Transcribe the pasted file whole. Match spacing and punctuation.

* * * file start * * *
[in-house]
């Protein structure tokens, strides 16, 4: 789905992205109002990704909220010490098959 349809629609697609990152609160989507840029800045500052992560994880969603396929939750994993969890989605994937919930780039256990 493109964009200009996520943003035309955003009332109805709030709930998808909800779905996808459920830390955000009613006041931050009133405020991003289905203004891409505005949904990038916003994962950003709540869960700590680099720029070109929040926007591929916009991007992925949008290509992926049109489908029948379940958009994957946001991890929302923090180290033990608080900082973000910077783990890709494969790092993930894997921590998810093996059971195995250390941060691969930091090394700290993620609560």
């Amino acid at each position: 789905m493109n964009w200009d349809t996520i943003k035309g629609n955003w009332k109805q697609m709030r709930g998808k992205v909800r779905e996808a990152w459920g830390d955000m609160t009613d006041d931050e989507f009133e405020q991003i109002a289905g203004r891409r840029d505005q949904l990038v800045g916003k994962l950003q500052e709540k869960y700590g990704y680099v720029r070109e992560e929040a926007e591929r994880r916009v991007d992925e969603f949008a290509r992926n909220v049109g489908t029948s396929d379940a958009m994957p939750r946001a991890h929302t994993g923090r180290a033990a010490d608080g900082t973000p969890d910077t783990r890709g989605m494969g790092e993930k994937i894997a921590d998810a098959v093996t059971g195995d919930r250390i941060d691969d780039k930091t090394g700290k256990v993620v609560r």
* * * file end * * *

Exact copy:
[in-house]
């Protein structure tokens, strides 16, 4: 789905992205109002990704909220010490098959 349809629609697609990152609160989507840029800045500052992560994880969603396929939750994993969890989605994937919930780039256990 493109964009200009996520943003035309955003009332109805709030709930998808909800779905996808459920830390955000009613006041931050009133405020991003289905203004891409505005949904990038916003994962950003709540869960700590680099720029070109929040926007591929916009991007992925949008290509992926049109489908029948379940958009994957946001991890929302923090180290033990608080900082973000910077783990890709494969790092993930894997921590998810093996059971195995250390941060691969930091090394700290993620609560």
């Amino acid at each position: 789905m493109n964009w200009d349809t996520i943003k035309g629609n955003w009332k109805q697609m709030r709930g998808k992205v909800r779905e996808a990152w459920g830390d955000m609160t009613d006041d931050e989507f009133e405020q991003i109002a289905g203004r891409r840029d505005q949904l990038v800045g916003k994962l950003q500052e709540k869960y700590g990704y680099v720029r070109e992560e929040a926007e591929r994880r916009v991007d992925e969603f949008a290509r992926n909220v049109g489908t029948s396929d379940a958009m994957p939750r946001a991890h929302t994993g923090r180290a033990a010490d608080g900082t973000p969890d910077t783990r890709g989605m494969g790092e993930k994937i894997a921590d998810a098959v093996t059971g195995d919930r250390i941060d691969d780039k930091t090394g700290k256990v993620v609560r």